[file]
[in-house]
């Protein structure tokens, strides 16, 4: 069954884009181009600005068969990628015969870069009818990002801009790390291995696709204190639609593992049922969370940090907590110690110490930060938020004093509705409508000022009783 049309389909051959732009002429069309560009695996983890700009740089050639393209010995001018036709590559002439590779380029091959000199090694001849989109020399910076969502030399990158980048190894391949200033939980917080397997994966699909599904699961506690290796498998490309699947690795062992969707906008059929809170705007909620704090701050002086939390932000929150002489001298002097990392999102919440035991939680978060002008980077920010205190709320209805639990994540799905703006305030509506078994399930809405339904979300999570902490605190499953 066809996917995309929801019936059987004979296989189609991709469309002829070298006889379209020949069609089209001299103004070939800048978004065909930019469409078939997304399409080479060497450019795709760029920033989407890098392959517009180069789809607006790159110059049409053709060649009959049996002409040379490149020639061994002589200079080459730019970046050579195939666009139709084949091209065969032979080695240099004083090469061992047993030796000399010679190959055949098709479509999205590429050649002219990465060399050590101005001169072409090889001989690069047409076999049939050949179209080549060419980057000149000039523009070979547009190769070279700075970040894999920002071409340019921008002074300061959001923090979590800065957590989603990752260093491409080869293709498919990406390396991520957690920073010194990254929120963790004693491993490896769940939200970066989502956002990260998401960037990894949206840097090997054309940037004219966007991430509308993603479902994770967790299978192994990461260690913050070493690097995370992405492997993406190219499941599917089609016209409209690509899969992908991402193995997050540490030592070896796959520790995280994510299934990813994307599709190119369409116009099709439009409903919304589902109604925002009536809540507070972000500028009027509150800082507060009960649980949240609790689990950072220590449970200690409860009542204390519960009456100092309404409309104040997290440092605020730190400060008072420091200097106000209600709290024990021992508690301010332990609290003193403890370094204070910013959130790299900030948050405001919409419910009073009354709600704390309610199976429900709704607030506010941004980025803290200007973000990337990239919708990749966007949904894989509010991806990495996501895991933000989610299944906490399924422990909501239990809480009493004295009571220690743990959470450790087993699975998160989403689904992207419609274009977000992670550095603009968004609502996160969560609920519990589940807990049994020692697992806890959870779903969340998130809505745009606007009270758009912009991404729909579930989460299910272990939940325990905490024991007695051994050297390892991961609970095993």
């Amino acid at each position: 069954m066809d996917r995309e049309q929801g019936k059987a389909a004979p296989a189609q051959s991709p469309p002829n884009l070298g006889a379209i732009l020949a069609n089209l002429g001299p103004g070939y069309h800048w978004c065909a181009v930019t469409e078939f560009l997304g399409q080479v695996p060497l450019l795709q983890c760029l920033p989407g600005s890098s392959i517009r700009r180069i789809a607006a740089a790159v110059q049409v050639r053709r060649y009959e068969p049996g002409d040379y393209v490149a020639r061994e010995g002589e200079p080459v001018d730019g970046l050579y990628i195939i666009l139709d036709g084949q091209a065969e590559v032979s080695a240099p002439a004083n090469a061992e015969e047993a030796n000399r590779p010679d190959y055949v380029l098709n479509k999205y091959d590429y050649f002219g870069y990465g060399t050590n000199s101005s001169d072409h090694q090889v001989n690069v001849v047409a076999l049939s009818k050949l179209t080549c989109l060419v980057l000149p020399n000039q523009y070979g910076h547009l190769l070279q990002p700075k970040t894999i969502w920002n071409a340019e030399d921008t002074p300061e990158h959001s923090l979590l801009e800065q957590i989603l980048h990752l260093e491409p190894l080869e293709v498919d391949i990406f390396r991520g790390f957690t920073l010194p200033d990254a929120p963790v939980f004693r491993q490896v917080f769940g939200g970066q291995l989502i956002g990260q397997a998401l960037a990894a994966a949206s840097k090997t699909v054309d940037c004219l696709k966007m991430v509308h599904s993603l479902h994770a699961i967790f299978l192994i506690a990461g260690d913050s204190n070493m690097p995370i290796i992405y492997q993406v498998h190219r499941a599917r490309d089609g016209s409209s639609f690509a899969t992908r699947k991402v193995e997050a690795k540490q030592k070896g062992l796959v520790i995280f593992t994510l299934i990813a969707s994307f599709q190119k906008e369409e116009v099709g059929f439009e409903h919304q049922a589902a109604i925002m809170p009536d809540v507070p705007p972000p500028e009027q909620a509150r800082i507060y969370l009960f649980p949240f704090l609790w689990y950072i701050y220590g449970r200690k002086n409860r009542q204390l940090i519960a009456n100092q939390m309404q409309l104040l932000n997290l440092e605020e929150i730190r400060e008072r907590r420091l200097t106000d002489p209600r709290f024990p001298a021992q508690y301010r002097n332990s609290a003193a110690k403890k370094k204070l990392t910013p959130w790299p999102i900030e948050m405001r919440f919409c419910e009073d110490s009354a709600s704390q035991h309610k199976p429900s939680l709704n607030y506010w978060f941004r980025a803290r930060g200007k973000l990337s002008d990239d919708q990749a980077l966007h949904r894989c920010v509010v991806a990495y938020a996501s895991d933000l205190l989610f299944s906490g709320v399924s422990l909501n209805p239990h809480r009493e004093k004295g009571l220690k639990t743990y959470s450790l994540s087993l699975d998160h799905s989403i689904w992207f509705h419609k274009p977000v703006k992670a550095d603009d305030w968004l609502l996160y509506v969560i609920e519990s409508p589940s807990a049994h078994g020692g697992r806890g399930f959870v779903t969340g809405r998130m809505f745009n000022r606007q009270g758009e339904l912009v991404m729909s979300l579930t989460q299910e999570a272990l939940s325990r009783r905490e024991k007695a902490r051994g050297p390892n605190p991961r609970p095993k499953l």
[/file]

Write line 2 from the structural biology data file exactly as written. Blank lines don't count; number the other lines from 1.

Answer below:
């Protein structure tokens, strides 16, 4: 069954884009181009600005068969990628015969870069009818990002801009790390291995696709204190639609593992049922969370940090907590110690110490930060938020004093509705409508000022009783 049309389909051959732009002429069309560009695996983890700009740089050639393209010995001018036709590559002439590779380029091959000199090694001849989109020399910076969502030399990158980048190894391949200033939980917080397997994966699909599904699961506690290796498998490309699947690795062992969707906008059929809170705007909620704090701050002086939390932000929150002489001298002097990392999102919440035991939680978060002008980077920010205190709320209805639990994540799905703006305030509506078994399930809405339904979300999570902490605190499953 066809996917995309929801019936059987004979296989189609991709469309002829070298006889379209020949069609089209001299103004070939800048978004065909930019469409078939997304399409080479060497450019795709760029920033989407890098392959517009180069789809607006790159110059049409053709060649009959049996002409040379490149020639061994002589200079080459730019970046050579195939666009139709084949091209065969032979080695240099004083090469061992047993030796000399010679190959055949098709479509999205590429050649002219990465060399050590101005001169072409090889001989690069047409076999049939050949179209080549060419980057000149000039523009070979547009190769070279700075970040894999920002071409340019921008002074300061959001923090979590800065957590989603990752260093491409080869293709498919990406390396991520957690920073010194990254929120963790004693491993490896769940939200970066989502956002990260998401960037990894949206840097090997054309940037004219966007991430509308993603479902994770967790299978192994990461260690913050070493690097995370992405492997993406190219499941599917089609016209409209690509899969992908991402193995997050540490030592070896796959520790995280994510299934990813994307599709190119369409116009099709439009409903919304589902109604925002009536809540507070972000500028009027509150800082507060009960649980949240609790689990950072220590449970200690409860009542204390519960009456100092309404409309104040997290440092605020730190400060008072420091200097106000209600709290024990021992508690301010332990609290003193403890370094204070910013959130790299900030948050405001919409419910009073009354709600704390309610199976429900709704607030506010941004980025803290200007973000990337990239919708990749966007949904894989509010991806990495996501895991933000989610299944906490399924422990909501239990809480009493004295009571220690743990959470450790087993699975998160989403689904992207419609274009977000992670550095603009968004609502996160969560609920519990589940807990049994020692697992806890959870779903969340998130809505745009606007009270758009912009991404729909579930989460299910272990939940325990905490024991007695051994050297390892991961609970095993």